Step 5: Asset division, child custody and spousal support
The thorniest issues in most divorces involve property distribution, spousal support and child custody. If you and your spouse can come to an agreement on all of these issues, it is in your best interests to do so.
Although Florida espouses “equitable distribution” when dividing assets and liabilities, there are a number of factors which can influence the outcome. Most judges will consider the station of each spouse and their contributions to the marriage.
- Length of marriage
- Career or educational sacrifices made by each spouse
- You and your spouse’s economic circumstances
- Financial and other types of contributions to the marriage
- Each spouse’s contribution to income growth
- Liabilities incurred by each spouse
- Waste or destruction of assets following the filing of the divorce petition
In dividing assets, a judge will distinguish between marital and non-marital property. This is often distinguished by the following criteria:
- Assets set aside in a prenuptial agreement
- Income derived from separate property
- Property owned prior to the marriage that is not commingled
In Florida, there is often a presumption that property acquired during the marriage is considered marital. During the divorce, you and your spouse may agree to a value for each asset, or the judge may assign a value. The judge may then split the property among the parties, or, if the property cannot be divided, they may award the property to one party and an equitable financial compensation to the other.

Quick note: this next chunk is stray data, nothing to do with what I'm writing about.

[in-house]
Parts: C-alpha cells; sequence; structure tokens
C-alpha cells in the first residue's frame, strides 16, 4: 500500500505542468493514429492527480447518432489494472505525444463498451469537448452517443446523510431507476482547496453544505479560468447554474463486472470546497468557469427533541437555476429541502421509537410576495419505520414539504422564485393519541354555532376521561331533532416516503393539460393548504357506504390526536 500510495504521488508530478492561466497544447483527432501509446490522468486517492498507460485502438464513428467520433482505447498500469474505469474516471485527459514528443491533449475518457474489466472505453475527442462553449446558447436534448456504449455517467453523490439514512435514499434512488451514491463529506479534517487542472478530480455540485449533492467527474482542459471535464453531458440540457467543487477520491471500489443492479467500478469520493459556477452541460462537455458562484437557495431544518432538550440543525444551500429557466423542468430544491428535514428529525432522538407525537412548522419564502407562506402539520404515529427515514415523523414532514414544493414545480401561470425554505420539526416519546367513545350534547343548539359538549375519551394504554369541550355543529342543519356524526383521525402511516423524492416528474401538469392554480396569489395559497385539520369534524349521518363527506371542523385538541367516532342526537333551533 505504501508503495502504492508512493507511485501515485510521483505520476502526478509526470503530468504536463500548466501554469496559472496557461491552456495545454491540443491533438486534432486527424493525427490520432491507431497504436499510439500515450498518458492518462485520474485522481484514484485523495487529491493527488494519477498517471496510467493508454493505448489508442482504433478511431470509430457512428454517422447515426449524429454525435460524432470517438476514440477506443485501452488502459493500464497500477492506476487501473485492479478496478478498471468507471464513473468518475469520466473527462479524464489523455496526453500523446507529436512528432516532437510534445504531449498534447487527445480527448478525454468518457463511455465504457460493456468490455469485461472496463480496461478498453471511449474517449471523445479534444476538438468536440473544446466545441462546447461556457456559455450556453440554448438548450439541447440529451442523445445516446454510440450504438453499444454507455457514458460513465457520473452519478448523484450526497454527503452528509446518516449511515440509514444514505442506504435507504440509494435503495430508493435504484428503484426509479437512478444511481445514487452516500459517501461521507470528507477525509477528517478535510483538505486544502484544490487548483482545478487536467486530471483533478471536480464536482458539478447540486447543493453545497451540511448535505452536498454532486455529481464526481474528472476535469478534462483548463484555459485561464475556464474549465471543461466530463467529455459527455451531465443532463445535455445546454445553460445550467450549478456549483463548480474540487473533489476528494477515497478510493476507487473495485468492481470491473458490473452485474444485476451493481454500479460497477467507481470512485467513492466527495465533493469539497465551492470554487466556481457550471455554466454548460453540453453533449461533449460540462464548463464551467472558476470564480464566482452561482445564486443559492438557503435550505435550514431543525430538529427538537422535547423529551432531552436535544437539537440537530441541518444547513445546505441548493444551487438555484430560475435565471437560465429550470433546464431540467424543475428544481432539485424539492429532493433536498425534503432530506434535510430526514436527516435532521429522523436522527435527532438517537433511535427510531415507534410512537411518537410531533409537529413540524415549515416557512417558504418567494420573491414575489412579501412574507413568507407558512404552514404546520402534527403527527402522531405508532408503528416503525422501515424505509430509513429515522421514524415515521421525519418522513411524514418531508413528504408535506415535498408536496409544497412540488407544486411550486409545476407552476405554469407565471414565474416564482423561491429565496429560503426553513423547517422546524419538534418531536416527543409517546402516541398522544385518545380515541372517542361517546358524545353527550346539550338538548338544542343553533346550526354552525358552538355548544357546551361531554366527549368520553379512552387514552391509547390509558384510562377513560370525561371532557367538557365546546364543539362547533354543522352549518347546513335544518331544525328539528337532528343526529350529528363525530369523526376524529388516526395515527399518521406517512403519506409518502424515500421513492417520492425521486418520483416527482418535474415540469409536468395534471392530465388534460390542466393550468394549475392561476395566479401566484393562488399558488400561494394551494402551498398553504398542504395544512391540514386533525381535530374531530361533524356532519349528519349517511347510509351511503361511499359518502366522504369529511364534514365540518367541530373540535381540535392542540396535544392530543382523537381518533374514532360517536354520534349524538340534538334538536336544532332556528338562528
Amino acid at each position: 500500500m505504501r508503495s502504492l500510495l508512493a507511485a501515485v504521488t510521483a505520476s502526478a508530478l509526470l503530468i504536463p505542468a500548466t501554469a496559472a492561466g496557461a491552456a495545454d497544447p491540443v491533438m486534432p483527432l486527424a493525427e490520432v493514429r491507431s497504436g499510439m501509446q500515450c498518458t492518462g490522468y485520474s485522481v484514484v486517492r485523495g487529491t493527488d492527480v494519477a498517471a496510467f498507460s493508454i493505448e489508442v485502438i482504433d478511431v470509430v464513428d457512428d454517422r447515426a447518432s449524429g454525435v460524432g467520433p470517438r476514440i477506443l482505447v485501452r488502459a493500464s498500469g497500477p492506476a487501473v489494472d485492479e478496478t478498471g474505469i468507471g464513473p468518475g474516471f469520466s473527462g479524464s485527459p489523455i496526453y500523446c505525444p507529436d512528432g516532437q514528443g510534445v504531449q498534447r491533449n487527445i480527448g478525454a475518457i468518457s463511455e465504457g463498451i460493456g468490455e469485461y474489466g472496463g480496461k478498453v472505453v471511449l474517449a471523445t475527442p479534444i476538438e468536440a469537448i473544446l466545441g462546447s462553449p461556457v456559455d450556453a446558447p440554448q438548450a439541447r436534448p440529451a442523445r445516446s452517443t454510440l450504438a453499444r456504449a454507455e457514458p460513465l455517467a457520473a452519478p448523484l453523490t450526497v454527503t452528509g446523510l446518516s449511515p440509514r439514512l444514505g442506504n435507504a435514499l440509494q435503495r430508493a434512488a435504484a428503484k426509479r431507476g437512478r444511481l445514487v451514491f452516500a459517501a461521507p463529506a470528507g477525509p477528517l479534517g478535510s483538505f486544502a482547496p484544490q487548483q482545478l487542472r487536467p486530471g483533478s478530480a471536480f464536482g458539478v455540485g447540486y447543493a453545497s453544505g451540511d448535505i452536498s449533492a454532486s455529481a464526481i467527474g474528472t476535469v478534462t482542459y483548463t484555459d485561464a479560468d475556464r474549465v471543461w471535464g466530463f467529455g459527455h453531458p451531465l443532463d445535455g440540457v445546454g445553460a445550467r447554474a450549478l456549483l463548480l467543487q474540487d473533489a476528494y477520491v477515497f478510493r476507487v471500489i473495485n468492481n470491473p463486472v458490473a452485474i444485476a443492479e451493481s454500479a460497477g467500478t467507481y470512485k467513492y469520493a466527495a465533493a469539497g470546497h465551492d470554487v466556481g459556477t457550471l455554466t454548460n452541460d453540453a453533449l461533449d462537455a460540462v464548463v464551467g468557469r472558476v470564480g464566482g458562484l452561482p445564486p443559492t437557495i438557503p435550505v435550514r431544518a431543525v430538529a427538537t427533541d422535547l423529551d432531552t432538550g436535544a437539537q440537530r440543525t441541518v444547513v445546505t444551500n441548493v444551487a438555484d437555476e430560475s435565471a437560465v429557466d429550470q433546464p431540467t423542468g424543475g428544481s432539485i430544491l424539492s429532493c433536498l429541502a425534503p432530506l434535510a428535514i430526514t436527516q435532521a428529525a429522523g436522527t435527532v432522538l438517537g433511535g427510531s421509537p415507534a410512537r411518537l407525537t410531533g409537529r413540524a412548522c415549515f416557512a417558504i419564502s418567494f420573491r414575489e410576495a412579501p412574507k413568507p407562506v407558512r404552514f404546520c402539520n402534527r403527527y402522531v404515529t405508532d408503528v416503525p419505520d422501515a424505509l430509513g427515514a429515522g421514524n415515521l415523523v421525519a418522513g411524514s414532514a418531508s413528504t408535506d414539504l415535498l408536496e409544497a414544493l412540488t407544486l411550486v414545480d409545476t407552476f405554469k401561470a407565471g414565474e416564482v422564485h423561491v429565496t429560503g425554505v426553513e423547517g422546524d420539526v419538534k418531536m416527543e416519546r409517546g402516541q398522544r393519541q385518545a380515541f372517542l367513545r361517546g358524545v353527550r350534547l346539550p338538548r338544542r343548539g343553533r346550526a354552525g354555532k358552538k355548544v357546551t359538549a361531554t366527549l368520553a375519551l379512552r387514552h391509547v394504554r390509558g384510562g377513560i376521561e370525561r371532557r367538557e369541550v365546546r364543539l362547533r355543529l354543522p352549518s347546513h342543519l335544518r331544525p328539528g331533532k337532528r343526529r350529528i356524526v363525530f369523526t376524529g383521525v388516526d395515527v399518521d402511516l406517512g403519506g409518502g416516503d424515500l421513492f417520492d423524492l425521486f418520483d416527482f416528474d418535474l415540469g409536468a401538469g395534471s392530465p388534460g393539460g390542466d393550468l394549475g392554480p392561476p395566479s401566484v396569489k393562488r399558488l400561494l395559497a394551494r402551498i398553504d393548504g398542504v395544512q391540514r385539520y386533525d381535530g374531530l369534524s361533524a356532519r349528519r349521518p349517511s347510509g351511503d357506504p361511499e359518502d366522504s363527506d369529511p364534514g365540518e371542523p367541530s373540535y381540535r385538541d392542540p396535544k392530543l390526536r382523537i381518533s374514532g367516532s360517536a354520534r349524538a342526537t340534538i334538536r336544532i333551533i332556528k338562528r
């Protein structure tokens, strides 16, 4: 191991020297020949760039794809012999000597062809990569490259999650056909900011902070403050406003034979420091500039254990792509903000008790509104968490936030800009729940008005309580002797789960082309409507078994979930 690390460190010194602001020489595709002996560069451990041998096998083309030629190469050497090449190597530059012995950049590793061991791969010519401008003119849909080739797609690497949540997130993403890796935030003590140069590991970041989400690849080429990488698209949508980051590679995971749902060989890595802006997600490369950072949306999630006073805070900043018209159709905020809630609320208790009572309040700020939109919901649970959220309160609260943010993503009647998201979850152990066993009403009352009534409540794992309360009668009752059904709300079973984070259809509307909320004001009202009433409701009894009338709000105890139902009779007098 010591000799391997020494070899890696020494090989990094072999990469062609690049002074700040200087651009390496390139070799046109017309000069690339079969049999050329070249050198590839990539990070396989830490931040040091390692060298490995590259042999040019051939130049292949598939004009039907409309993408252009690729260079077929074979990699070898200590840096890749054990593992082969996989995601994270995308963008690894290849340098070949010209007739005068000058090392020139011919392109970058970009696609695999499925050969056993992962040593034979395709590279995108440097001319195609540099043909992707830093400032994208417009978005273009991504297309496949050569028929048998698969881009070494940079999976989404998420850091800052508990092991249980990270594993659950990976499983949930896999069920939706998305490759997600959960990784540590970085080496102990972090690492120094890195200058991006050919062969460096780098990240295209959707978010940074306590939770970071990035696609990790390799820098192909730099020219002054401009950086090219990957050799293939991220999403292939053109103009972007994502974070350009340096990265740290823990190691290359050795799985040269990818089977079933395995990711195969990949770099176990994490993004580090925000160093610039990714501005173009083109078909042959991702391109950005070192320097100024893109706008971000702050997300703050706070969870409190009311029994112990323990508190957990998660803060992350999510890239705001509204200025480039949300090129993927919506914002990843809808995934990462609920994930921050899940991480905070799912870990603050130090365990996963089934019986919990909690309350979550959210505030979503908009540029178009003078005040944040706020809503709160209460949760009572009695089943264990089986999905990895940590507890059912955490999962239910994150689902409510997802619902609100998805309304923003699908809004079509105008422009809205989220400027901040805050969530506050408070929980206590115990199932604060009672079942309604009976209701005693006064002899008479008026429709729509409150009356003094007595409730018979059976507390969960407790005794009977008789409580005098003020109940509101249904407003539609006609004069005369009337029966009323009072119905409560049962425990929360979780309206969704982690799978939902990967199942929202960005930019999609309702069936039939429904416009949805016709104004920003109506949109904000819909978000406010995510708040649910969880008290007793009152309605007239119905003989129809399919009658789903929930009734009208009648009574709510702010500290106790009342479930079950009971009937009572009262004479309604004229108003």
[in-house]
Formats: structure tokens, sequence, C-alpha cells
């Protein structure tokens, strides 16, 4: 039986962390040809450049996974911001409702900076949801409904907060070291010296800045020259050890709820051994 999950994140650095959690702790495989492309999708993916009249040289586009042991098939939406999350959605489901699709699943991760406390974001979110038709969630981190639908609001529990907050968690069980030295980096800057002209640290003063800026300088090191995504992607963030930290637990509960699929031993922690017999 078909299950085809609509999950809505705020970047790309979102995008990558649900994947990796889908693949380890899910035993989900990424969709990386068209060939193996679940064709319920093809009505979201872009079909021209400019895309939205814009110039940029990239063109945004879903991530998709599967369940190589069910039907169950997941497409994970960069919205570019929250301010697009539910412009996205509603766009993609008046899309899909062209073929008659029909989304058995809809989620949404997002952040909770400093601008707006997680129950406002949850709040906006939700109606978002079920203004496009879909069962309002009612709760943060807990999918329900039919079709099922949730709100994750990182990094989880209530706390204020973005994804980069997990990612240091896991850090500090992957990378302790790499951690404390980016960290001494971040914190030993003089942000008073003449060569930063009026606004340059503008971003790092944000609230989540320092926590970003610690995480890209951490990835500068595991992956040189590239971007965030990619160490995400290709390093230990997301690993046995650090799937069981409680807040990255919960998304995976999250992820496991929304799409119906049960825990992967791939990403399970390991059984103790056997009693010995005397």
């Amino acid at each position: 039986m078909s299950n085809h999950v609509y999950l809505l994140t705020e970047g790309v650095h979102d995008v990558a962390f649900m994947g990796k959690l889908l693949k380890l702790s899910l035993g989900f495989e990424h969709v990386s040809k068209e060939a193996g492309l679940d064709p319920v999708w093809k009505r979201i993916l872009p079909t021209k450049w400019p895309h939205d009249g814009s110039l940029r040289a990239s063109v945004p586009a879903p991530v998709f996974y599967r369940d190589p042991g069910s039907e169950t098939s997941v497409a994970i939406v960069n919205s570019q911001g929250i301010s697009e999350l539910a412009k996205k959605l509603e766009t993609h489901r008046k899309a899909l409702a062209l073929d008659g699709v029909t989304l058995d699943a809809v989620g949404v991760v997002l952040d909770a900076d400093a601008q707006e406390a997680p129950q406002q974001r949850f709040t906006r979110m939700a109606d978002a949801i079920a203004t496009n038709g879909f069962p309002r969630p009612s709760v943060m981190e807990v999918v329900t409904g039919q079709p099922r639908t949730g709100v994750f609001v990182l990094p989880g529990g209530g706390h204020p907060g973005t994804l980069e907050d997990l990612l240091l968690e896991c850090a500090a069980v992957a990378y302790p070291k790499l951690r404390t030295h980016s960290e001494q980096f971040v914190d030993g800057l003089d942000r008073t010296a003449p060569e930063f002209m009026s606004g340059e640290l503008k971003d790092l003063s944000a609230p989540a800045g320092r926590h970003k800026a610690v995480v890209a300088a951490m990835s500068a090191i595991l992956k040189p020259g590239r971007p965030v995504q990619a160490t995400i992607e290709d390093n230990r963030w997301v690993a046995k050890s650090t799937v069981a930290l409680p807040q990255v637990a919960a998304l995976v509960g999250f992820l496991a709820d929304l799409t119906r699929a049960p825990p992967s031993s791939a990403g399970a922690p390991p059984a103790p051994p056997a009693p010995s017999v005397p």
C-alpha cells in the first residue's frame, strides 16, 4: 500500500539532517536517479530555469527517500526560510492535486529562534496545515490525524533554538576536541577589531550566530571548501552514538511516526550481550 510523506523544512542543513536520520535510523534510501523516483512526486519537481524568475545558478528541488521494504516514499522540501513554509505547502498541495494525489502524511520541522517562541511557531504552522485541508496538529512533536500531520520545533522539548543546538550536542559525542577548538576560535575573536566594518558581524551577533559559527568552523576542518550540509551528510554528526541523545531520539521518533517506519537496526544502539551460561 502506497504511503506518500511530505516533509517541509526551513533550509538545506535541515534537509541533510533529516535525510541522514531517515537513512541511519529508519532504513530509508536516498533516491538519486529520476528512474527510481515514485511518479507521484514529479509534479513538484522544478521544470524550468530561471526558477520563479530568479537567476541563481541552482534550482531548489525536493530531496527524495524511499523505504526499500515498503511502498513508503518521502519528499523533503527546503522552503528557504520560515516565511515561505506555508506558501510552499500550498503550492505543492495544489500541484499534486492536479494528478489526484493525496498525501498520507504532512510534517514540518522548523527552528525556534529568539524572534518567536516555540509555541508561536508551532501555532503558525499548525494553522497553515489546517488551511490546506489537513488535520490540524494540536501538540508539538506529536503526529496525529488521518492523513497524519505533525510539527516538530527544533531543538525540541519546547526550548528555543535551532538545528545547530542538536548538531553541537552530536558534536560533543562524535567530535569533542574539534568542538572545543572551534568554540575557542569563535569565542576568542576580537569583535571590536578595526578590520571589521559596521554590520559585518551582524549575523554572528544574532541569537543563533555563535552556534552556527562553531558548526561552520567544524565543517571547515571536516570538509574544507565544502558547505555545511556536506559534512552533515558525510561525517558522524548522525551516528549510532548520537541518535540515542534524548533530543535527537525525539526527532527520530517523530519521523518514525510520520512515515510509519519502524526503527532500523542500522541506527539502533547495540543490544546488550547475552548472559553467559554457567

Alimony or spousal support is awarded on the basis of the following criteria:
- Length of marriage
- Standard of living during the marriage
- Age and health of each spouse
- Each spouse’s financial resources
- Contributions to the marriage
- Length of time for a spouse to complete education or professional training
A court may award the following types of alimony:
- Bridge the Gap—this type of support may not exceed two years and is intended to help transition from married to single life
- Rehabilitative—this is intended to support a spouse while they complete school or vocational training
- Durational—if the marriage was less than 7 years in length, then a short term of support. If between 7 and 17 years, then a moderate period of support.
- Permanent—if the marriage was longer than 17 years in duration, then an indefinite period of spousal support may be awarded.
Alimony may take the form of periodic payments, a lump sum, or a combination.
Florida has instituted some progressive laws regarding child custody. These laws are found in the Uniform Child Custody Jurisdiction and Enforcement Act or uccje . These laws encapsulate the following two objectives:
- Each child should have frequent and continuing interactions with both parents
- Both parents should share the rights and responsibilities of child rearing
Florida courts will try to award joint custody unless there is clear evidence of parental incapacity, e.g. violence, abuse. Shared parental responsibility involves both parents in decision making with regard to minor children. In order to educate parents,
Florida requires that divorcing parents take and complete the Parent Education and Family Stabilization Course. This four hour course will prepare you to work with your spouse to develop a time-sharing and parenting plan.